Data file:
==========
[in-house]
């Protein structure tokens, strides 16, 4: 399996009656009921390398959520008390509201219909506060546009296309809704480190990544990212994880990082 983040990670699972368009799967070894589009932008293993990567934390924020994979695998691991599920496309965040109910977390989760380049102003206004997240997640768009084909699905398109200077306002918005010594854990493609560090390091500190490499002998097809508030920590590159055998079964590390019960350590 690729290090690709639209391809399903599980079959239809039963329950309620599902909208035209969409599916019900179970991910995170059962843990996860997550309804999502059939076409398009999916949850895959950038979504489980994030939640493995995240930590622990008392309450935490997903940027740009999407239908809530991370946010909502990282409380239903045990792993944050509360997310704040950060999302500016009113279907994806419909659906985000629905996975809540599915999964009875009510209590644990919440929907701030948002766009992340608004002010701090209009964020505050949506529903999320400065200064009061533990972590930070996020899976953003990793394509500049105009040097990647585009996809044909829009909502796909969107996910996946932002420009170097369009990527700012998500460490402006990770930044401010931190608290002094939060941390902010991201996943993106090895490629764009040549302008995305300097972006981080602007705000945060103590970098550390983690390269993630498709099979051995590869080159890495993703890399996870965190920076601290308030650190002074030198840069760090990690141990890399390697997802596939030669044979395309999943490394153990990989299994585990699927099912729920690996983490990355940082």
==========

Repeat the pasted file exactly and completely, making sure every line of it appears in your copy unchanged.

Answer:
[in-house]
């Protein structure tokens, strides 16, 4: 399996009656009921390398959520008390509201219909506060546009296309809704480190990544990212994880990082 983040990670699972368009799967070894589009932008293993990567934390924020994979695998691991599920496309965040109910977390989760380049102003206004997240997640768009084909699905398109200077306002918005010594854990493609560090390091500190490499002998097809508030920590590159055998079964590390019960350590 690729290090690709639209391809399903599980079959239809039963329950309620599902909208035209969409599916019900179970991910995170059962843990996860997550309804999502059939076409398009999916949850895959950038979504489980994030939640493995995240930590622990008392309450935490997903940027740009999407239908809530991370946010909502990282409380239903045990792993944050509360997310704040950060999302500016009113279907994806419909659906985000629905996975809540599915999964009875009510209590644990919440929907701030948002766009992340608004002010701090209009964020505050949506529903999320400065200064009061533990972590930070996020899976953003990793394509500049105009040097990647585009996809044909829009909502796909969107996910996946932002420009170097369009990527700012998500460490402006990770930044401010931190608290002094939060941390902010991201996943993106090895490629764009040549302008995305300097972006981080602007705000945060103590970098550390983690390269993630498709099979051995590869080159890495993703890399996870965190920076601290308030650190002074030198840069760090990690141990890399390697997802596939030669044979395309999943490394153990990989299994585990699927099912729920690996983490990355940082």